Two Canadian athletes from different worlds met on Saturday due to a combination of the best and the worst of human nature.
Olympic cross-country ski champion Beckie Scott, who is the CEO of Spirit North, was told by a colleague on Tuesday of a sudden increase in donations to the organization, which works with Indigenous children to give them confidence, skills. in leadership and physical health through sport.
Twenty-five donations flooded the organization’s website in half an hour “which is very unusual,” Scott told The Canadian Press on Saturday from Canmore, Alta.
“We were really stumped,” Scott said. “We had not yet connected the dots.”
Reports that Edmonton Oilers defenseman Ethan Bear was the target of racism began to surface the same day.
Bear confirmed in a video statement the next day that he was subjected to “racist behavior on social media” after Edmonton was eliminated from the first round of the NHL playoffs in four straight games by the Winnipeg Jets. .
“I’m here to resist this behavior, these comments,” Bear said during the statement. “I am proud of where I come from, I am proud to be from the Ochapowace First Nation.
READ MORE: Support Flows in for Oilers’ Bear after alleged racist comments on social media
Spirit North’s donations have climbed to nearly $ 10,000 in 24 hours. Donors have indicated in online messages that the contributions are owed to Bear, Scott said.
“It was very heartwarming to receive this support,” Bear told The Canadian Press. “It shows that people care. I believe I did the right thing.
“It’s really good to see the support from everyone who supports me and everything that we are going through.”
WATCH: Rally for Edmonton Oilers player Ethan Bear
Bear was a child who grew up in the Ochapowace Nation of Saskatchewan when Scott won gold and silver in Olympic cross-country skiing in 2002 and 2006 respectively.
Scott received her gold medal two years after her 2002 race. She finished third, but the contestants who beat her were ultimately disqualified for performance enhancing doping.
Founded in 2009, Spirit North offers Indigenous youth in 62 communities ranging from Ontario to British Columbia to the Northwest Territories the chance to ski, mountain bike, canoe and to try other sports.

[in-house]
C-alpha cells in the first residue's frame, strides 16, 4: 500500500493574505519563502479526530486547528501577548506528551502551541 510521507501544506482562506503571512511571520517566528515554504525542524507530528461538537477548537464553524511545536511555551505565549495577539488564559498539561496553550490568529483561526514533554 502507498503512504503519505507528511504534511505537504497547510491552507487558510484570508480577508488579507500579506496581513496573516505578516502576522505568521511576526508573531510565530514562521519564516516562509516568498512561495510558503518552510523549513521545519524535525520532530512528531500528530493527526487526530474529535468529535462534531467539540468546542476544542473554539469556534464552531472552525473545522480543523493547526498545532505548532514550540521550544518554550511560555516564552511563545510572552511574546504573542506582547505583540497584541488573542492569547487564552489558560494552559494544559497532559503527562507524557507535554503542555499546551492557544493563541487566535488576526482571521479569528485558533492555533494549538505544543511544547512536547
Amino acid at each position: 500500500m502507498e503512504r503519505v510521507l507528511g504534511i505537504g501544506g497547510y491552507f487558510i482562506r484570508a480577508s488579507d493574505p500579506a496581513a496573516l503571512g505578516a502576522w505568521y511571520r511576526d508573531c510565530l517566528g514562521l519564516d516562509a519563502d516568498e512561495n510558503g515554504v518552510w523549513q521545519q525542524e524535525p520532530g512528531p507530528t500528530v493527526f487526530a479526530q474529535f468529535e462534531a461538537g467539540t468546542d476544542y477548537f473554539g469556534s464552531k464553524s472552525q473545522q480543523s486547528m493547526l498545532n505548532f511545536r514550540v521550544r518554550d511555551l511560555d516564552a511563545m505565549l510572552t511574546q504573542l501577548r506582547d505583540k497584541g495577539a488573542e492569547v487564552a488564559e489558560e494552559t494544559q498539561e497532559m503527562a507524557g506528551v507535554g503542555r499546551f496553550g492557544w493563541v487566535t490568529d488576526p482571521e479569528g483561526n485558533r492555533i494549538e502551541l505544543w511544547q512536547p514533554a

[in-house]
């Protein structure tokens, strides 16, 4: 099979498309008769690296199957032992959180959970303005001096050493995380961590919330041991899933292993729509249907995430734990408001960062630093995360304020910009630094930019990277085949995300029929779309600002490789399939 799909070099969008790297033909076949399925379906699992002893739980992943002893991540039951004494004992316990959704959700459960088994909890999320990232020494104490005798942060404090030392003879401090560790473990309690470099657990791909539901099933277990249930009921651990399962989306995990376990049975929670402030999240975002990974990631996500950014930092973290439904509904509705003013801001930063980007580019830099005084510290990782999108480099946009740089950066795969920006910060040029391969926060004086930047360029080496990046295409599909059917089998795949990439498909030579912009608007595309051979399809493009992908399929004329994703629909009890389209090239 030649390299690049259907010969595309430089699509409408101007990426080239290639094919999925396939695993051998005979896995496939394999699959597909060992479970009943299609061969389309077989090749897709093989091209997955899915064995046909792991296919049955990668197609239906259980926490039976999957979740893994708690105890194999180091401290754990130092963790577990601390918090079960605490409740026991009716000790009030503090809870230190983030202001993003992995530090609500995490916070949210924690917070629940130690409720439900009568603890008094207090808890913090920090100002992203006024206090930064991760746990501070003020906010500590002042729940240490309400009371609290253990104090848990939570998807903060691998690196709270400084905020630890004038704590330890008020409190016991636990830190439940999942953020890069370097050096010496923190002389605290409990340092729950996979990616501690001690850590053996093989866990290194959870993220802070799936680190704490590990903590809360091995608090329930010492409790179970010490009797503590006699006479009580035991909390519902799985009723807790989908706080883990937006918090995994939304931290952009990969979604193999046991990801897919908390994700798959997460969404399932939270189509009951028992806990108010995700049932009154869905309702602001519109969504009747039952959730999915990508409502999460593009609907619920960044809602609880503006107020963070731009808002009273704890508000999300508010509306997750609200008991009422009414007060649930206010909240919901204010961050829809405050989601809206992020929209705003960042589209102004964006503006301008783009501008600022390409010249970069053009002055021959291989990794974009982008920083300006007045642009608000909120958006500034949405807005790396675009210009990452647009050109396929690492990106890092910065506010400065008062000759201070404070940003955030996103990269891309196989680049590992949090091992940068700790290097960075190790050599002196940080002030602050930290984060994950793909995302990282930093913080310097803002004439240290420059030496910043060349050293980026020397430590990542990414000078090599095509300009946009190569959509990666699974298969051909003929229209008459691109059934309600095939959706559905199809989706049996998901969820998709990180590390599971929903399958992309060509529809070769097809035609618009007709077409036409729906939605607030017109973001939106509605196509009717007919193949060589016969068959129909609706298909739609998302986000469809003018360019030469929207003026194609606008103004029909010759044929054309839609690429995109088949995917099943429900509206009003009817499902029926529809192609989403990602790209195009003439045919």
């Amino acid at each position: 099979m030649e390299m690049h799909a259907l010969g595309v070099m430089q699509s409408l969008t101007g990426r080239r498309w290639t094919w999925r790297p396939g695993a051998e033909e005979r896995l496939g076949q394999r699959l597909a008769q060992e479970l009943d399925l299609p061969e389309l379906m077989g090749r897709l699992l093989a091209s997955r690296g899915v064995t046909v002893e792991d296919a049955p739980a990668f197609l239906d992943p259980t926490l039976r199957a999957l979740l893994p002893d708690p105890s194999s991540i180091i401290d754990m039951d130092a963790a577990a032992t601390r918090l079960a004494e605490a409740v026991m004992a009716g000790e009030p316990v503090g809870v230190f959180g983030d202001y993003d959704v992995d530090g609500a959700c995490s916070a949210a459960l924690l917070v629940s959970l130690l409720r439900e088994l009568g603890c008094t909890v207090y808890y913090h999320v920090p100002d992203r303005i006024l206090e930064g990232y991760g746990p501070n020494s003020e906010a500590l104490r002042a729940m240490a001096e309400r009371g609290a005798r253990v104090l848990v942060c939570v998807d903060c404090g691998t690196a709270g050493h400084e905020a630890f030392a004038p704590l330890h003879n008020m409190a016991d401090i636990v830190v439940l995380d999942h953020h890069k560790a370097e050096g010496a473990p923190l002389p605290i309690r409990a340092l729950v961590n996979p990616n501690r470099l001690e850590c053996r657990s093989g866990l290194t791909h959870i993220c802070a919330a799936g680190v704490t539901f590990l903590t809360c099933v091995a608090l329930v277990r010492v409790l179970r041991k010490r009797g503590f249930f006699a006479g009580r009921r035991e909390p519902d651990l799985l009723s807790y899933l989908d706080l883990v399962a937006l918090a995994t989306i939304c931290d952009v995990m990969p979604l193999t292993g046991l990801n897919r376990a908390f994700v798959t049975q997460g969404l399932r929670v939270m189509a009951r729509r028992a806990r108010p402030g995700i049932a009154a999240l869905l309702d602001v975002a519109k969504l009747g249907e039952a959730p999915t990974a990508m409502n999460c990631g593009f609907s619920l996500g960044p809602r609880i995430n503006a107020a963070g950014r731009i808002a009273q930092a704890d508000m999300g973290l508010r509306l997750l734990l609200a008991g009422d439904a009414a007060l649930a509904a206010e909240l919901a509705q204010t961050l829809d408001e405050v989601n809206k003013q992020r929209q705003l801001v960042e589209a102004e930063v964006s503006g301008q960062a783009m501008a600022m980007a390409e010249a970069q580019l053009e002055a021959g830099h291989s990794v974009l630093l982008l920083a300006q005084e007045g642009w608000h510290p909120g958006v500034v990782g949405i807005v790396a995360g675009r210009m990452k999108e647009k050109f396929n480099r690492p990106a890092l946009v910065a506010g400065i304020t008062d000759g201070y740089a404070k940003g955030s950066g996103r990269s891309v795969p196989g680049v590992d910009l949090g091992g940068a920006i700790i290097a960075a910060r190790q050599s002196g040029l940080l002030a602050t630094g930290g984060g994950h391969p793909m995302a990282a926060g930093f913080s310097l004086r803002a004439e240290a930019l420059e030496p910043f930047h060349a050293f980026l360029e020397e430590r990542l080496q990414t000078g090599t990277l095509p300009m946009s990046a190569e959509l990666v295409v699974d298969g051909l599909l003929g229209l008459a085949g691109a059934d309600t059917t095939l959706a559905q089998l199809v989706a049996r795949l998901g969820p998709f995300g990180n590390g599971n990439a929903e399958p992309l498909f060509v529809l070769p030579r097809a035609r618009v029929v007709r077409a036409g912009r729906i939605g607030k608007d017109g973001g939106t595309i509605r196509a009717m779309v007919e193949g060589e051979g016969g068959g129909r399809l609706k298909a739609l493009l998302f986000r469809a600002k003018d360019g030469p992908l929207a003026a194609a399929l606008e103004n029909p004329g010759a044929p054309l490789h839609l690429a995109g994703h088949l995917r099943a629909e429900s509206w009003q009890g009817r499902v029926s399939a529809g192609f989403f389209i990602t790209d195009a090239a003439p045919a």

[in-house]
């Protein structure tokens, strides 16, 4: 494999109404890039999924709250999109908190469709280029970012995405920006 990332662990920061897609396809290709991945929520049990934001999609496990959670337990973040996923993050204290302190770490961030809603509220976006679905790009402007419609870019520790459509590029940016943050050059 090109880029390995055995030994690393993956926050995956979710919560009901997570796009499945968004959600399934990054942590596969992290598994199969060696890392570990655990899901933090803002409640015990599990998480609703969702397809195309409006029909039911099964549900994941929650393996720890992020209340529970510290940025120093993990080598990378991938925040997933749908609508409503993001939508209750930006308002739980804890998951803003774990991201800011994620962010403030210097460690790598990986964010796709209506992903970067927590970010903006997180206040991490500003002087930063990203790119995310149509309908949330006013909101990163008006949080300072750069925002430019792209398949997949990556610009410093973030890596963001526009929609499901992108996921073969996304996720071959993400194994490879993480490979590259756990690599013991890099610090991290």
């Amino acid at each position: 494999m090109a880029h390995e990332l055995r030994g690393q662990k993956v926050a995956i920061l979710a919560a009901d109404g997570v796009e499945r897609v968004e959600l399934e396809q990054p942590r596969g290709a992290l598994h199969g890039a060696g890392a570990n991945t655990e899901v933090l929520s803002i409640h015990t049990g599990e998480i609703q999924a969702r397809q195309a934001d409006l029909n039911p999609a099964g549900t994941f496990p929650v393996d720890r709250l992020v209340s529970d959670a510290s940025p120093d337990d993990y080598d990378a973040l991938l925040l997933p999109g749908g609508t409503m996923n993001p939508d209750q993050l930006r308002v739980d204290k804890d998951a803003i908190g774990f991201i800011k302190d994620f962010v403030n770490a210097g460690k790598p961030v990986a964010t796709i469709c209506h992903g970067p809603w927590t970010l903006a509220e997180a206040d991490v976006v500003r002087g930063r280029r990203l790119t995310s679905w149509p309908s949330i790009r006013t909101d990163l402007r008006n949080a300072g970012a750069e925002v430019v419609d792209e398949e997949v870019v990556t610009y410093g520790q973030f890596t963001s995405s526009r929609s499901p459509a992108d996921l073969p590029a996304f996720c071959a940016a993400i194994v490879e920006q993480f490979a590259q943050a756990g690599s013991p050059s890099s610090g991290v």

Half of the organization’s board members are Indigenous, and charities are guided by an Indigenous advisory board.
On her first trip to a northern Alberta school to host a cross-country ski session, Scott says she saw an eight-year-old boy move from hiding in a cardboard box in the principal’s office to throw his arms in the air and laugh after skiing. on a slope.
“The manager turned to me and said, ‘This is the first time I’ve heard him laugh,’ Scott said.
WATCH: ‘Unacceptable and disgusting’: Support pouring in for Oilers’ Bear after racist comments on social media
Scott, 46, and Bear, 23, did not pass each other until Bear’s agent arranged a virtual meeting on Saturday.
“I think it’s amazing. I didn’t really know Spirit North before that, ”said Bear. “It attracted a lot of interest to me. I am really interested in what she has to offer for the future.
Bear played two seasons for the Oilers. He wore a jersey with his name written in Cree during an exhibition game against the Calgary Flames last July.
Scott’s initial reaction to an increase in donations was that she wanted to talk to Bear.
“She is the most important person who needs to know that these gifts have come in her honor,” she said.
“Ethan is a current athlete and I am a former athlete. We both have lived experience of the benefits and values that sport can bring to someone’s life.
“Some children in this country don’t have the chance to experience this. This is unacceptable, so we are very aligned with our values and are determined to try to change that. “
Spirit North’s annual operating budget is $ 2 million, but the COVID-19 pandemic has made fundraising difficult, Scott said.
“It has been a difficult year for us,” she said. “Ten thousand dollars is really a lot at the moment.”